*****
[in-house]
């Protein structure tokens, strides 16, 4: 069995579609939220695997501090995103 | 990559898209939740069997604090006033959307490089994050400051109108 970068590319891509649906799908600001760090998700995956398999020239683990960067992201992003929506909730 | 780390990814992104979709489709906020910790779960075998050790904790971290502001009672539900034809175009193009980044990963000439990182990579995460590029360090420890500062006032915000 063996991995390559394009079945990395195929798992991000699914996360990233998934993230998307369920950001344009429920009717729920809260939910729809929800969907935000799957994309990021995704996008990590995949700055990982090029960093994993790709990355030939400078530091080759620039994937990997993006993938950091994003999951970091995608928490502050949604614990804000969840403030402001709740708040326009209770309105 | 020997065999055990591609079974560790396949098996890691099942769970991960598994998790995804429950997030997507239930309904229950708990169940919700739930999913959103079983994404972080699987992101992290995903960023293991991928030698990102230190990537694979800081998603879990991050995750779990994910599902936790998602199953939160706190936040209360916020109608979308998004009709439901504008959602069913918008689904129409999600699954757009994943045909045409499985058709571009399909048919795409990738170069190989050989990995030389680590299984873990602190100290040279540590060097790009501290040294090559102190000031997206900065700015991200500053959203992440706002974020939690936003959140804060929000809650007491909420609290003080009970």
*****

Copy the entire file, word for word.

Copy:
[in-house]
């Protein structure tokens, strides 16, 4: 069995579609939220695997501090995103 | 990559898209939740069997604090006033959307490089994050400051109108 970068590319891509649906799908600001760090998700995956398999020239683990960067992201992003929506909730 | 780390990814992104979709489709906020910790779960075998050790904790971290502001009672539900034809175009193009980044990963000439990182990579995460590029360090420890500062006032915000 063996991995390559394009079945990395195929798992991000699914996360990233998934993230998307369920950001344009429920009717729920809260939910729809929800969907935000799957994309990021995704996008990590995949700055990982090029960093994993790709990355030939400078530091080759620039994937990997993006993938950091994003999951970091995608928490502050949604614990804000969840403030402001709740708040326009209770309105 | 020997065999055990591609079974560790396949098996890691099942769970991960598994998790995804429950997030997507239930309904229950708990169940919700739930999913959103079983994404972080699987992101992290995903960023293991991928030698990102230190990537694979800081998603879990991050995750779990994910599902936790998602199953939160706190936040209360916020109608979308998004009709439901504008959602069913918008689904129409999600699954757009994943045909045409499985058709571009399909048919795409990738170069190989050989990995030389680590299984873990602190100290040279540590060097790009501290040294090559102190000031997206900065700015991200500053959203992440706002974020939690936003959140804060929000809650007491909420609290003080009970």